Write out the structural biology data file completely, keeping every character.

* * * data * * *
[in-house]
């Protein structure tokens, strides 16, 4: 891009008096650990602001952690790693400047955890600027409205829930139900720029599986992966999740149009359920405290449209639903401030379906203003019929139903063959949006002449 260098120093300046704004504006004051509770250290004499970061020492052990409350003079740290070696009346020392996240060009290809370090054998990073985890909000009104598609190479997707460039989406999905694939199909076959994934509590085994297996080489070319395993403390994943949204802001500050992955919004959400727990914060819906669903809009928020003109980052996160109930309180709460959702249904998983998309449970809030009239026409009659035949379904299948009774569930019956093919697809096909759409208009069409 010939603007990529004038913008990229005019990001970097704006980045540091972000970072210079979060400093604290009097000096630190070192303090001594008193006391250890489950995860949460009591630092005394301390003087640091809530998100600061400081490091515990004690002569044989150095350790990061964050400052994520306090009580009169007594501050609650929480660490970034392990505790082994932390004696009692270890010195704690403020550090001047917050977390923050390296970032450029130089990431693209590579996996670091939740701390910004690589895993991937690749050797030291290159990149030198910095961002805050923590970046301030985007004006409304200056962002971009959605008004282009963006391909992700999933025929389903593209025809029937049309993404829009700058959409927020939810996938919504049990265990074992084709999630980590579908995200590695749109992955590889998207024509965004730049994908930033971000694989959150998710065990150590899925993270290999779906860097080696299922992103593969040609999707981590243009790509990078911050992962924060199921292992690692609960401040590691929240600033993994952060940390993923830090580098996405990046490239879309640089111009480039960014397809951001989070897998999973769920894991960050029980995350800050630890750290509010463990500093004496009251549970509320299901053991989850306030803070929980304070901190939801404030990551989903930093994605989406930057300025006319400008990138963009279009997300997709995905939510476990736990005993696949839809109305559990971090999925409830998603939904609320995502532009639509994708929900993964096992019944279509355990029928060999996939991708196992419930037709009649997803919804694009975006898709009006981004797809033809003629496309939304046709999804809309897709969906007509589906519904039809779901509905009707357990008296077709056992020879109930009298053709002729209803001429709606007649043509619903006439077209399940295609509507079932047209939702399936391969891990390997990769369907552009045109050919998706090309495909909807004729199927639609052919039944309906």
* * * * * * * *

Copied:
[in-house]
């Protein structure tokens, strides 16, 4: 891009008096650990602001952690790693400047955890600027409205829930139900720029599986992966999740149009359920405290449209639903401030379906203003019929139903063959949006002449 260098120093300046704004504006004051509770250290004499970061020492052990409350003079740290070696009346020392996240060009290809370090054998990073985890909000009104598609190479997707460039989406999905694939199909076959994934509590085994297996080489070319395993403390994943949204802001500050992955919004959400727990914060819906669903809009928020003109980052996160109930309180709460959702249904998983998309449970809030009239026409009659035949379904299948009774569930019956093919697809096909759409208009069409 010939603007990529004038913008990229005019990001970097704006980045540091972000970072210079979060400093604290009097000096630190070192303090001594008193006391250890489950995860949460009591630092005394301390003087640091809530998100600061400081490091515990004690002569044989150095350790990061964050400052994520306090009580009169007594501050609650929480660490970034392990505790082994932390004696009692270890010195704690403020550090001047917050977390923050390296970032450029130089990431693209590579996996670091939740701390910004690589895993991937690749050797030291290159990149030198910095961002805050923590970046301030985007004006409304200056962002971009959605008004282009963006391909992700999933025929389903593209025809029937049309993404829009700058959409927020939810996938919504049990265990074992084709999630980590579908995200590695749109992955590889998207024509965004730049994908930033971000694989959150998710065990150590899925993270290999779906860097080696299922992103593969040609999707981590243009790509990078911050992962924060199921292992690692609960401040590691929240600033993994952060940390993923830090580098996405990046490239879309640089111009480039960014397809951001989070897998999973769920894991960050029980995350800050630890750290509010463990500093004496009251549970509320299901053991989850306030803070929980304070901190939801404030990551989903930093994605989406930057300025006319400008990138963009279009997300997709995905939510476990736990005993696949839809109305559990971090999925409830998603939904609320995502532009639509994708929900993964096992019944279509355990029928060999996939991708196992419930037709009649997803919804694009975006898709009006981004797809033809003629496309939304046709999804809309897709969906007509589906519904039809779901509905009707357990008296077709056992020879109930009298053709002729209803001429709606007649043509619903006439077209399940295609509507079932047209939702399936391969891990390997990769369907552009045109050919998706090309495909909807004729199927639609052919039944309906």